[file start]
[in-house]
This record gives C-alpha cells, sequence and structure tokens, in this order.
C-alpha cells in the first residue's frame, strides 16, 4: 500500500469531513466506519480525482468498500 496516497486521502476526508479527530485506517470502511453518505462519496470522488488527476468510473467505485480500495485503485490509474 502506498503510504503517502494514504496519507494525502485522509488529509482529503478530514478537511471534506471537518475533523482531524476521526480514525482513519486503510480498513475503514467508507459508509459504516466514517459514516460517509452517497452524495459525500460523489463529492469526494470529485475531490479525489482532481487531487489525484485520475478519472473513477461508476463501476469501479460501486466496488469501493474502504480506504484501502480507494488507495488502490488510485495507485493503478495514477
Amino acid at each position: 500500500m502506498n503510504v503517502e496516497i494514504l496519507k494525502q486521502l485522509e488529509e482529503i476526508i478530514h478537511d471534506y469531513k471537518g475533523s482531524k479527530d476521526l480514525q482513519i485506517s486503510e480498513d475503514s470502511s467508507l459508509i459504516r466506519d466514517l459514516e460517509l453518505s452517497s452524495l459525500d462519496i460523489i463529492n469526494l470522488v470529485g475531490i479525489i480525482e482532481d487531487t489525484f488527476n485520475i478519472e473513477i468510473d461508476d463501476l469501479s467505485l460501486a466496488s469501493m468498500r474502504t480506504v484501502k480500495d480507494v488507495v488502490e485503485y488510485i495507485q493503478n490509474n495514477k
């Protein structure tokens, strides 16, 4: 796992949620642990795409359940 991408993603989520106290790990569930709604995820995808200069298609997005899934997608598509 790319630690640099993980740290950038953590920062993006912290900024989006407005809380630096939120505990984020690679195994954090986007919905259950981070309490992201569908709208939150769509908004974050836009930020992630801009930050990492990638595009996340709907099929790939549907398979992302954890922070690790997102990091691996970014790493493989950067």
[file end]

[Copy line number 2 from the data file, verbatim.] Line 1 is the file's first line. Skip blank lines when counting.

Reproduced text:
This record gives C-alpha cells, sequence and structure tokens, in this order.